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Kent Blumberg

Lots to chew on here. I'd like to comment on employee engagement/executive engagement. Part of the problem might be in seeing these as two separate populations, when, in fact, executives are also employees. And both employees and executives are people will real human emotions, worries and frailties. In a change effort, ignore the needs of anyone in the chain, from CEO to floor sweeper, and you are courting failure. Everyone needs to be engaged, not just the CEO and not just the front line.

Steve Roesler

Hello, Kent,

You stated much more clearly what I was trying to get at. Thank you.

Some of the early change management programs set up the employees as "targets" of change. That made the senior people the "hunters", if you will, and created an artificial dichotomy at the very time when a company needed to have a unifiying mindset.

I see the same thing happening in an unspoken way in a lot of the engagement literature and "programs." What we're proposing here is Total Employee Engagement (TEE for the acronym inclined--ouch), or something like that.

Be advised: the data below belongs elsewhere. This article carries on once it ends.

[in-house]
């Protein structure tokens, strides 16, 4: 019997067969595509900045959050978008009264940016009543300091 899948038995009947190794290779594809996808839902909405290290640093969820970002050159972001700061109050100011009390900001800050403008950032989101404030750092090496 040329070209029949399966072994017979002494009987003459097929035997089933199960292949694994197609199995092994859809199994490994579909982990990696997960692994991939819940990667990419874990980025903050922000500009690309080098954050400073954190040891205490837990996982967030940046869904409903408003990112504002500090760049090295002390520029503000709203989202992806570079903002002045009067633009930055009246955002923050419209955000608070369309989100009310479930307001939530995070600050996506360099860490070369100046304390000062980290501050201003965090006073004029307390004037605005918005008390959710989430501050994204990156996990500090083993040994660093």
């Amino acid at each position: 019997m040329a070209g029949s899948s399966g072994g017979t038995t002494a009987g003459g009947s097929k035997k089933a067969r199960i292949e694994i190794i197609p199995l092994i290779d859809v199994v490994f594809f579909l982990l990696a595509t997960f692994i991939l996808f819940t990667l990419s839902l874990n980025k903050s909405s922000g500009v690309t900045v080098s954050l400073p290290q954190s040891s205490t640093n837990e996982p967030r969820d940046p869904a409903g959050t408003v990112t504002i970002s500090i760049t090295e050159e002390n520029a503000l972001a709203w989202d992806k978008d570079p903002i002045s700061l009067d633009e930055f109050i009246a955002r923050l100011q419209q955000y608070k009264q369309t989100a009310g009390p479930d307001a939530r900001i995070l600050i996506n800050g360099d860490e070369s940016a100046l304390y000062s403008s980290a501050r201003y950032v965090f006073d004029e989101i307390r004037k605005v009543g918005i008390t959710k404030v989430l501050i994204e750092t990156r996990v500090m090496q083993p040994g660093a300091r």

Wally Bock

I know that I'm still a cynic after all these years, but one thing you haven't mentioned, Steve, is that change and re-organization/mergers in particular, are great ways to avoid being accountable for results. "Yes, I know our profits are down, but we're reorganizing." After we reorganize, of course, we'll be installing that new IT system, and then the business intelligence system. We could be responsible for results then, but we really should do some strategic planning. Said, planning will surely result in a reorganization/merger and so the cycle begins again.

Steve Roesler

You know, Wally, I haven't mentioned the whole re-org thing for the very reason you mentioned. In fact, about 4 years ago I began to give a polite "Thank you, no" to engagements that were only focused on reorganization.

What is meaningful is almost always underneath the re-organization initiative. When people are up for addressing those substantive issues--and part of the real solution is some kind of sensible re-structuring--then I'm in.

As for being cynical: I think that really means that your depth of experience combined with the reality of what you've seen equals a discerning look at "all things reorganizational."

BTW: I started to comment on your dead-on post today and then got involved in a phone call. Will head back to the blog later when things lighten up a bit.

Thanks as always for offering your commentary, experience, and valuable time.

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